Moots in colorado has built a loyal following of the brand’s titanium bikes: moots in colorado has built a loyal following of the brand’s titanium bikes
Courtesy of Moots

Moots, in Colorado, has built a loyal following for its titanium bikes

But despite these issues, titanium remains popular with certain riders, which is why companies such as Lynskey, Moots, Dean, Litespeed and Firefly remain in business today.

“Even with its cost constraints, titanium will always remain popular for cycling enthusiasts as it possesses the best balance of light weight, strength, durability and damping,” said Lynskey. “Aluminum and carbon fiber both are lightweight materials but fall short in durability and damping compared to titanium. The best benefit to a rider is – when properly designed – titanium can offer a very solid and stiff frame that is also very forgiving and comfortable.”

Moots’ Cariveau agrees and says that titanium has another advantage that’s often missed by those who watch the pros ride on carbon fiber in the major races.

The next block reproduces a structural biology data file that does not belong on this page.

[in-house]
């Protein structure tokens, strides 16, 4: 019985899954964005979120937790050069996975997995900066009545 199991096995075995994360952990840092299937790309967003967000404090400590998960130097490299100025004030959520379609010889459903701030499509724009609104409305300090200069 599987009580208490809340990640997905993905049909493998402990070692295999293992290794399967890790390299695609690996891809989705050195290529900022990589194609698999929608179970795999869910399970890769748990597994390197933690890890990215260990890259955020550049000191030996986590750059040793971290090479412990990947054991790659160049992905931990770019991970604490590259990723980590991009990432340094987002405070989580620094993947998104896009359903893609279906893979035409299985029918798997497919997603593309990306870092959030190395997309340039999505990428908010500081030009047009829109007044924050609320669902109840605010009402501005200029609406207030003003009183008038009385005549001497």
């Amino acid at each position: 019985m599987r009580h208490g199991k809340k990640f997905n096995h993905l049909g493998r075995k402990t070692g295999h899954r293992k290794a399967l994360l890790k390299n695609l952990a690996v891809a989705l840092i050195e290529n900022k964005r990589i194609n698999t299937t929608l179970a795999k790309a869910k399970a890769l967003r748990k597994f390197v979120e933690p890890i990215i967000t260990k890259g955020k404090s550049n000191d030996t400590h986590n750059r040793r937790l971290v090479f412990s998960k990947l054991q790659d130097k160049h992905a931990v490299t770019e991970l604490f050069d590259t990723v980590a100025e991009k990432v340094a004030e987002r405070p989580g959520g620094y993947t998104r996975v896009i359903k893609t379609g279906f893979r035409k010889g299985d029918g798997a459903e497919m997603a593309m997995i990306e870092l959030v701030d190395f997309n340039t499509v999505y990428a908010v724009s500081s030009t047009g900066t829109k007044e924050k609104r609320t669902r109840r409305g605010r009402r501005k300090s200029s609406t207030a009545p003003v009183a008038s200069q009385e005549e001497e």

“Carbon fiber is a really beautiful material. It is only going to get better, but when you’re looking at real world situations where you aren’t handed a new bike when you crash, you see the value in titanium,” he noted. “A bad crash on a mountain bike can just destroy the carbon fiber frame, and while it can be warrantied, you have to deal with stripping the parts and sending it back. Titanium can endure those spills that carbon cannot.”

The shape of things to come

Interestingly, the future of titanium could be in printed materials. While carbon fiber can be manipulated into shapes that require precise bending and welding, its strength is in its long fibers. 

But because titanium begins life as a dust-like material – which is often found in sand, making Australia one of the largest suppliers of the metal – it likely has more of a future in 3D printing. It could mean that bikes designed on computers could have frames as aerodynamic as carbon fiber and as strong as steel but printed out and ready to ride.


“We have looked into this, and over the next few years we hope it will give us the ability to create more complex and aesthetically pleasing parts for bikes,” said Lynskey.